Description. Flavius Vegetius Renatus, the 4th century AD writer on military matters, was more well known during the Middle Ages than today. His “Epitoma Rei. Epitoma rei militaris. by Vegetius Renatus, Flavius; Reeve, Michael D. Publication date Language Latin; English. Book digitized by. De re militari (Latin “Concerning Military Matters”), also Epitoma rei militaris, is a treatise by the . Xii in the Royal Library, written and ornamented for Richard III of England, is a translation of Vegetius. It ends with a paragraph starting: “Here.

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In other projects Wikimedia Commons Wikiquote. The old Romans were so conscious of its usefulness that they rewarded the masters at arms with a double allowance of provision.

The ensign-bearers carry the ensigns and are called Draconarii. Milner sets forth the argument for Theodosius in Vegetius: This is because he is so seldom exercised and rarely puts them on. A stroke with the edges, though made with ever so much force, seldom kills, as the vital parts of the body are defended both by the bones and armor. In some manuscripts he is given the title of count.

They also were assiduous in exercising their cavalry, not only in plains, but also on uneven ground, broken and cut with ditches.

Publius Flavius Vegetius Renatus

The soldiery to whom the defense of the Empire is consigned and in whose hands is the fortune of war, should, if possible, be of reputable families and unexceptionable in their manners. The younger soldiers and recruits went through their drills of every kind every morning and afternoon and the veterans and most expert regularly once a day. Hannibal, also, before he set englishh on his expedition into Italy, chose a Lacedaemonian for his counsellor in military operations; and by his advice, though inferior to the Romans both in number and strength, overthrew so many consuls and such mighty legions.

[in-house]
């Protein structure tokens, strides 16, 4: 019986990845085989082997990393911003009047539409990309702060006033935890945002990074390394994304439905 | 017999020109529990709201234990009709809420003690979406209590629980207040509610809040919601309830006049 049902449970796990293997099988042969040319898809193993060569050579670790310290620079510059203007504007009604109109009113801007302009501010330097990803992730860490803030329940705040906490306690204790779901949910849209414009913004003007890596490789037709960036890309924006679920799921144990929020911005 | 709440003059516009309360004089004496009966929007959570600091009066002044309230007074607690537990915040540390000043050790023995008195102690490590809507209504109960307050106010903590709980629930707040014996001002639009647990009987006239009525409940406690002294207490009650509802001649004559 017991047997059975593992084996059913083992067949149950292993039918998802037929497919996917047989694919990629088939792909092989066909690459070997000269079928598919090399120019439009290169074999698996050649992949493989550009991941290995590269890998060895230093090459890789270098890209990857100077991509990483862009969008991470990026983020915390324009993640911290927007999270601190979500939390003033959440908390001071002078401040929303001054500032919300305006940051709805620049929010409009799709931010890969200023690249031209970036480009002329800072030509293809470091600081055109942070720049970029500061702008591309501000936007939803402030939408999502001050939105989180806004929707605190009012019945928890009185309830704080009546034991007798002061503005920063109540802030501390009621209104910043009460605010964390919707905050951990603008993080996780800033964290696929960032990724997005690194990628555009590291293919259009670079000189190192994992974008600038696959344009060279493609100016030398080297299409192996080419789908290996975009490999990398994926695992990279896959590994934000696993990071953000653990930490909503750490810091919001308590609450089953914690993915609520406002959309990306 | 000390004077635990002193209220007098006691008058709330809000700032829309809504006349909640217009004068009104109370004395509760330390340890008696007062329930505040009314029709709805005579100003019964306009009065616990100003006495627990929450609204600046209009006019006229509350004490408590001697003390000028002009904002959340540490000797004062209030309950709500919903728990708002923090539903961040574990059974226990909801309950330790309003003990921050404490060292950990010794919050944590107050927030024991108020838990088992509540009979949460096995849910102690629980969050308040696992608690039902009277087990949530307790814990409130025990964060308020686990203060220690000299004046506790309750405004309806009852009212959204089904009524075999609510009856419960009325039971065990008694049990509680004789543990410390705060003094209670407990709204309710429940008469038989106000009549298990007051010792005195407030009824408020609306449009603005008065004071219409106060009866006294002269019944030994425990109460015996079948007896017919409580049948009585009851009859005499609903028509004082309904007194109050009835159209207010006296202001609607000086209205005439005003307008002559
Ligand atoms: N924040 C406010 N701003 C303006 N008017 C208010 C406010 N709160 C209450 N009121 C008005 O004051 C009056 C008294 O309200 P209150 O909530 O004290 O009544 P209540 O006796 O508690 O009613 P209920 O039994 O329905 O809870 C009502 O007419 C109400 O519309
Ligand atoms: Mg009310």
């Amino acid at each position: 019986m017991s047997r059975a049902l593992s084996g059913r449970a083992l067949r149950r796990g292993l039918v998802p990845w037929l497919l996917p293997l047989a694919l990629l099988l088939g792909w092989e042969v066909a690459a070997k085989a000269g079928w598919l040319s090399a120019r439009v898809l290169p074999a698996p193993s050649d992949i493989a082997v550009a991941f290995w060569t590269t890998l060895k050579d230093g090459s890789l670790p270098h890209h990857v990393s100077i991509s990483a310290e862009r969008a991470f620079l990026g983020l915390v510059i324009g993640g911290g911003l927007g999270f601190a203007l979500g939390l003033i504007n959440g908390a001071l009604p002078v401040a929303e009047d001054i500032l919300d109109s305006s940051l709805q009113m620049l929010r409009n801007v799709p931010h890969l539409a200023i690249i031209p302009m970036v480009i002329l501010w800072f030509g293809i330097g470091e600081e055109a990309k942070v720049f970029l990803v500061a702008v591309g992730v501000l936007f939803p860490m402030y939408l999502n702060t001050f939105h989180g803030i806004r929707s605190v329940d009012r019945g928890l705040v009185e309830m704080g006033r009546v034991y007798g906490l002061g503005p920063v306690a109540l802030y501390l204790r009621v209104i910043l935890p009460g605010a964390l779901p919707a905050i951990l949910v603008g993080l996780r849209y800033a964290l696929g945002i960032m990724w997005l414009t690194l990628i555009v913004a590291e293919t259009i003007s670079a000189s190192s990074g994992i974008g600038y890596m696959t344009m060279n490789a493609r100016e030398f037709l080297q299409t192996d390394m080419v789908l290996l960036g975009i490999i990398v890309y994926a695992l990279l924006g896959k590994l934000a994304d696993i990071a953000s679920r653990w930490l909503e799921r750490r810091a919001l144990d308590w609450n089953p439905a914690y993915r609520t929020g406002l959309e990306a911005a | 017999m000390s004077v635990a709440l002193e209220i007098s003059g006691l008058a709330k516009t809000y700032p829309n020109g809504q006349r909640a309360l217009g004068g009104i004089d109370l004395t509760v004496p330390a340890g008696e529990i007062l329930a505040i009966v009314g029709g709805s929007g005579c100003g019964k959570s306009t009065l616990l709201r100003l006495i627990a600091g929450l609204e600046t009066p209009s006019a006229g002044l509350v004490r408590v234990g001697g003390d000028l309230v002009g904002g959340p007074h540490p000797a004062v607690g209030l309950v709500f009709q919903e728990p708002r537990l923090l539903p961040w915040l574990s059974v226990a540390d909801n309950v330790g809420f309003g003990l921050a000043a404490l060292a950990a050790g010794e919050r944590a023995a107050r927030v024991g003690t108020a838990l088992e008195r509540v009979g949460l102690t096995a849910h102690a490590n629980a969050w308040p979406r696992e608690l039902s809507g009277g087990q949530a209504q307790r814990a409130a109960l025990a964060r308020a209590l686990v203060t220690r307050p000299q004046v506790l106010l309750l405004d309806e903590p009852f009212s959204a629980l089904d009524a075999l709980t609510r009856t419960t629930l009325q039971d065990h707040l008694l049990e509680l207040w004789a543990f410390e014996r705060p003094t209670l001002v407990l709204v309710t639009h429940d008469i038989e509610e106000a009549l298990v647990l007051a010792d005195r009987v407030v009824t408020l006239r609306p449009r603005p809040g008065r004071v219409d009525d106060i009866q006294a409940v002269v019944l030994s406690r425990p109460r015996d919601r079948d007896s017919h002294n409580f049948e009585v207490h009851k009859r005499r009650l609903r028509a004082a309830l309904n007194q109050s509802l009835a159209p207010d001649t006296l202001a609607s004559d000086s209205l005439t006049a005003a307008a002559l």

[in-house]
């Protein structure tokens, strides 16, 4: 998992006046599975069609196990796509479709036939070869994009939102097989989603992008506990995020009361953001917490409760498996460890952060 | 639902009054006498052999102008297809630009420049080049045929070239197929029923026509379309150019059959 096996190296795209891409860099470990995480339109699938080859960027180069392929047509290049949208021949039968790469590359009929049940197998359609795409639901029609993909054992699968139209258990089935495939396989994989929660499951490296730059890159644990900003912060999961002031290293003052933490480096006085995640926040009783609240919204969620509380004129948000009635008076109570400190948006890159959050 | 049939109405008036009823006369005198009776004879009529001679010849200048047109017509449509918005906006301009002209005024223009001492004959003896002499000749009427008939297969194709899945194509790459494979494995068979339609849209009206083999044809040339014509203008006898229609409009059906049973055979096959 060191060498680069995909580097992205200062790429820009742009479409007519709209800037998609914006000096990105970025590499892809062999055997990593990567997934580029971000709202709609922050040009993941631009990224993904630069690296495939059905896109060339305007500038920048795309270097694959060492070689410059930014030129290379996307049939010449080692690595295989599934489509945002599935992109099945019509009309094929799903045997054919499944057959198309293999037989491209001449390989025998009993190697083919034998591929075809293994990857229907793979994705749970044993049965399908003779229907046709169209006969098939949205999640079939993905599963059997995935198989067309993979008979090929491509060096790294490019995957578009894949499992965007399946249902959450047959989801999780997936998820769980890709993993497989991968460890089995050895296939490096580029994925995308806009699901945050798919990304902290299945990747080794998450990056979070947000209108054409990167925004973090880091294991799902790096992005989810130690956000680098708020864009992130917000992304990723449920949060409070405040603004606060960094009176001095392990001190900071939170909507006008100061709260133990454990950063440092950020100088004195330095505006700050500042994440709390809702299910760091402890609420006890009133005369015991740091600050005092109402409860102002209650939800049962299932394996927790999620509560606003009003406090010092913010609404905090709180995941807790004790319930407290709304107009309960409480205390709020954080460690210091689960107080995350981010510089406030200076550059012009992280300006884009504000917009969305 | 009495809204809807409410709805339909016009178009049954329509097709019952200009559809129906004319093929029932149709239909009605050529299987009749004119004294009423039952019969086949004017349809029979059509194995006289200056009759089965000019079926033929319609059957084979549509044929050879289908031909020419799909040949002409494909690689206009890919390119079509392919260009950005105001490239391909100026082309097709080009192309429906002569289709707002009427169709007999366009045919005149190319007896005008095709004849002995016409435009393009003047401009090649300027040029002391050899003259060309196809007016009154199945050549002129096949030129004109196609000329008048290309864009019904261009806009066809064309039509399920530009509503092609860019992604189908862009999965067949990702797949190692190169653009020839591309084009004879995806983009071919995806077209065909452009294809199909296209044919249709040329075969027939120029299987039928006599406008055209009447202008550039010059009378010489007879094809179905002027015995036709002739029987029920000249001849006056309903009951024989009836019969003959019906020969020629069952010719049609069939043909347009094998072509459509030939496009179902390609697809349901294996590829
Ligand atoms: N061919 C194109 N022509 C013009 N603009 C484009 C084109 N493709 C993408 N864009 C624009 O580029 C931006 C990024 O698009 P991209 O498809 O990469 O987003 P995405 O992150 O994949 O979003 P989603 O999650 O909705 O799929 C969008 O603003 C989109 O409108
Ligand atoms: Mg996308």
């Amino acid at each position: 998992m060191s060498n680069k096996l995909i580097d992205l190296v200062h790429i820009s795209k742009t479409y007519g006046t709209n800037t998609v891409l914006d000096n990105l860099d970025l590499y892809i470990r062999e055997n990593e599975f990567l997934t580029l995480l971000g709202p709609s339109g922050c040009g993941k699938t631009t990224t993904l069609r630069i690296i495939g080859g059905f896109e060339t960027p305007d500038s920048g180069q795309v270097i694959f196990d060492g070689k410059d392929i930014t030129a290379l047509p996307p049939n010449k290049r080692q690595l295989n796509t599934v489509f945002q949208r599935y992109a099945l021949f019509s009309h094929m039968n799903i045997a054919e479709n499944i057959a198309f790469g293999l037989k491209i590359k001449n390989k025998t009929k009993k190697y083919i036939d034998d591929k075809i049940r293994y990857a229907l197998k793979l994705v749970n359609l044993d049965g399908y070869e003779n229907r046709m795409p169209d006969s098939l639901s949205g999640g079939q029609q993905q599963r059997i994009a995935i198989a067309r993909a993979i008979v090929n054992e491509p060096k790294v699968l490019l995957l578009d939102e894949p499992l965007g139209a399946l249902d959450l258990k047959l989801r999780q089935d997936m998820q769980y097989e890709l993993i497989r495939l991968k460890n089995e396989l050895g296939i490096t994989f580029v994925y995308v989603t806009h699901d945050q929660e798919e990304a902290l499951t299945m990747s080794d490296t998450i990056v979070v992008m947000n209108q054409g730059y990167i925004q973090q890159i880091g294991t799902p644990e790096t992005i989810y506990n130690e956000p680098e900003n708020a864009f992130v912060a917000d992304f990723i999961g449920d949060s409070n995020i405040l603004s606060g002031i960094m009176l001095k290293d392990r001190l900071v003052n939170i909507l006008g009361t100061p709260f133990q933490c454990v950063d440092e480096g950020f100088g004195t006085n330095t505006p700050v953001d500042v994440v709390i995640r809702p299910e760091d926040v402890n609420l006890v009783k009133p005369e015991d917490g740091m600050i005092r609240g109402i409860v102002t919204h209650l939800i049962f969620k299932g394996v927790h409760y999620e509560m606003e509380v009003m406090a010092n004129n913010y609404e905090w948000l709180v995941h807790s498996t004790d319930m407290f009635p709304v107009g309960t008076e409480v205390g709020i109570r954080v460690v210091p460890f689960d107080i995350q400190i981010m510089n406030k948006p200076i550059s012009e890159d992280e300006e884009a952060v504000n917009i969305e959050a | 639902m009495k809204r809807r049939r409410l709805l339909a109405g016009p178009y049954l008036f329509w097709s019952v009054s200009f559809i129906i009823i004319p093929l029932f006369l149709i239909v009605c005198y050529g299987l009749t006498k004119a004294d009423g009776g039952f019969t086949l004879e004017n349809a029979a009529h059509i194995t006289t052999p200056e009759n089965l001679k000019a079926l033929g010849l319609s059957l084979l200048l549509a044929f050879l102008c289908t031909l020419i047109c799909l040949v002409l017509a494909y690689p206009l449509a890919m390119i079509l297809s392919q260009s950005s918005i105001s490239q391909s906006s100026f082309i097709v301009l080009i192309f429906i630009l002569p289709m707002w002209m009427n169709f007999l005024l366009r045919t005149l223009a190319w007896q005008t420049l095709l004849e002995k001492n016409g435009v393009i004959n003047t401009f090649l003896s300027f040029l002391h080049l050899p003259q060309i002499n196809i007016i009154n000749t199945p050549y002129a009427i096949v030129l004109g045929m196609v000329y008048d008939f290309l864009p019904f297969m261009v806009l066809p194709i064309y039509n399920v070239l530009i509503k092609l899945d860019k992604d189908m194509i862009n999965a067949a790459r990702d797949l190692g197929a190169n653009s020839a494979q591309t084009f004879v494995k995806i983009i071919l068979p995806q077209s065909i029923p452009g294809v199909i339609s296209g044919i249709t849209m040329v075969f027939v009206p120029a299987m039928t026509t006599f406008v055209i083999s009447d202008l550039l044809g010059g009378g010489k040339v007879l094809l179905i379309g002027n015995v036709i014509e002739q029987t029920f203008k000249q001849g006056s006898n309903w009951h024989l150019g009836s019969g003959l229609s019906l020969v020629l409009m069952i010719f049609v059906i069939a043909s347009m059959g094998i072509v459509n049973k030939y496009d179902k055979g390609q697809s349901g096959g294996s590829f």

Our spies should be constantly abroad; we should spare no pains in tampering with their men, and give all manner of encouragement to deserters. But if the height of the mutiny requires violent remedies, it will be most advisable, after the manner of the ancients, to punish the ring-leaders only in order that, though few suffer, all may be terrified by the example.

In war discipline is superior molitaris strength; but if that discipline is neglected, there is no longer any difference between the soldier and the peasant. There is no difficulty in carrying on the fortifications of a camp when no enemy is in sight. These precautions prevented any mistake, as every century was guided not only by miltaris own ensign but likewise by the peculiar form of the helmet of its commanding officers. By this neglect our forces have been often surprised by day and night by the enemy’s cavalry and suffered very severe losses.


They then range their shields and baggage in a circle about their own colors and, with, out other arms than their swords, open a trench nine, eleven or thirteen feet broad. He had charge of the arms, horses, clothing and provisions. An overview of elitoma line of reasoning is given in Barnes.

And if their quarters are near the sea or a river, let them all, without exception, be obliged in the summer to have the frequent practice of swimming. It is then inspected and measured by the centurions, who punish such as have been indolent or negligent.

There are two methods of entrenching a camp. It was the ancient regulation that practice marches of this distance must be made three times a month. Such seditious dispositions principally show themselves in those who have lived in their quarters in idleness and effeminacy. It remains one of the best miljtaris to Roman Military Archaeology, regarding Roman forts, military practices, and even the selection attributes rather humorous today of good army recruits.